Afro fusion star Oxlade
Oxlade’s ‘OXYGENE’ Is A Communal Victory And Marks The Emergence Of A Music Star
“Mamiwota” was central to Bad Boy Blaq, the debut album of rapper Blaqbonez. Dazzling with sonic pleasures like the jazzy Alpha Ojini horn, the song’s evocative power ensured it was one of the true breakthrough songs of its time. A demonstration of the fluidity of today’s rap music, Mamiwota was saw Blaqbonez and Oxlade complement each other, with the singer’s contribution making the song one of the more enjoyable rap songs in recent times. Cos I don fall in love with mamiwota was something the enamored youth would say, with as much grace as he could muster.
Today, as youth culture attains prevalence in popular culture, some of the best creatives are young people. In the music scene, for the first time in a longest while, we are seeing these baby faced artistes slug it out with established entertainers, and taking ownership of the narrative by making art that stays true to their influences.
With a dreamy voice reminiscent of prominent R&B and Soul acts, Oxlade quickly leveraged the spirit of the age, appropriating said voice to telling personal stories of humble beginnings and tall aspirations. “Sing,” a duet with Fireboy DML was minimalist, held by a solo guitar, as both artiste friends relied on the strength of their message. “Wetin come be this one? / Who dey follow you do competition?” was so apt in its philosophy that it scored a celebrity fan in Davido. Oxlade, by then, had been building underground followership with well-received singles like “Questionnaire” and “Shugar,” the latter featuring a sound Oxlade would be known for: vibrant yet soulful, and often evoked by the magic fingers of Spax, who’s worked extensively with the budding artiste.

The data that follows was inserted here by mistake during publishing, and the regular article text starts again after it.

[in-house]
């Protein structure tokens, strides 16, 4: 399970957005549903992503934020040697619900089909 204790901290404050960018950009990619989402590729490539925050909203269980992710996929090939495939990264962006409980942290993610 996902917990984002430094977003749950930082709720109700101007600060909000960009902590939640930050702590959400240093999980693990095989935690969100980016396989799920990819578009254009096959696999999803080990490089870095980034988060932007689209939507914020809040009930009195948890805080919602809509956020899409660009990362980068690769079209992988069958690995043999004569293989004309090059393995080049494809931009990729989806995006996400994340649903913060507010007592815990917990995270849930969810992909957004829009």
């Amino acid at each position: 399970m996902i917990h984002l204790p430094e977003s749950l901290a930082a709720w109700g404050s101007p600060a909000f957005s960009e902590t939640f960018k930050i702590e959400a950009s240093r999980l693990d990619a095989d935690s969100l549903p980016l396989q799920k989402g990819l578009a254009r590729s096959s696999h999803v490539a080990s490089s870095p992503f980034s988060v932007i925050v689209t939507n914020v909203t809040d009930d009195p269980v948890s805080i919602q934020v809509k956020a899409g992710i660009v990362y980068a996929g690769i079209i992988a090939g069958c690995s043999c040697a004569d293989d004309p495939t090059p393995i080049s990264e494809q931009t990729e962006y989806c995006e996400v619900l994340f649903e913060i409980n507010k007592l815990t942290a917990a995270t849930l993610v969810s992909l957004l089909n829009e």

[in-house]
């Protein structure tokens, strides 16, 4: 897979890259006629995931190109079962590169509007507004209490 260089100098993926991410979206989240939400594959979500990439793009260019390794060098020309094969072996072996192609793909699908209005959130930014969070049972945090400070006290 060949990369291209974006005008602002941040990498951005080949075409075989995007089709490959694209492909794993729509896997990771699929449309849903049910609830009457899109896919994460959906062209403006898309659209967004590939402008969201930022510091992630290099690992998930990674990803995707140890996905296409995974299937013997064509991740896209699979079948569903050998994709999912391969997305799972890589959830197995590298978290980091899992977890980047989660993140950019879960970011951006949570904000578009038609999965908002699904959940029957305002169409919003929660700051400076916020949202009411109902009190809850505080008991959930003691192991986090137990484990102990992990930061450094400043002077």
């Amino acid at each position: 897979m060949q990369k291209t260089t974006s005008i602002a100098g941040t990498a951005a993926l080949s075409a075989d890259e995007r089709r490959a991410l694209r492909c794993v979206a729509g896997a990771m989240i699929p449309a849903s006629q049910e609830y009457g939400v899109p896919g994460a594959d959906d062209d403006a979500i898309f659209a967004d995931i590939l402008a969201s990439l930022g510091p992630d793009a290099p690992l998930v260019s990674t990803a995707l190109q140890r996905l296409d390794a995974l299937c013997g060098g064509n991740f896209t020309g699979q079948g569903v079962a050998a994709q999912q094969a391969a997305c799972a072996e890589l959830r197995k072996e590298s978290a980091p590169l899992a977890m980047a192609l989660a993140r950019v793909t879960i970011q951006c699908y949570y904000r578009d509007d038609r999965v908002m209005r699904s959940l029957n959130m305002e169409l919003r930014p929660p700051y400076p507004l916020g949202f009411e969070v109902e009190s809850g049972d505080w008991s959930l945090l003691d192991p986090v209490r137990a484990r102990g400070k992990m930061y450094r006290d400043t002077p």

The recluse producer, with deliberate creative pulses, has shaped the sound of rap duo Show Dem Camp, entirely producing their last three projects, across the fourth installment of the cult classic series Clone Wars, and the two latest volumes off Palmwine Music, a cash grab for SDC who’ve found a loyal community for the eclectic production and the romantic leanings of the songs which make the series. Rather unsurprisingly, the consumers of that sound aren’t so different from Oxlade’s. The brag “My followers no be one million, but my fan base e strong gidi gan” was a wink in that direction.
The continued success of Fireboy Read More
Source:: Not Just Ok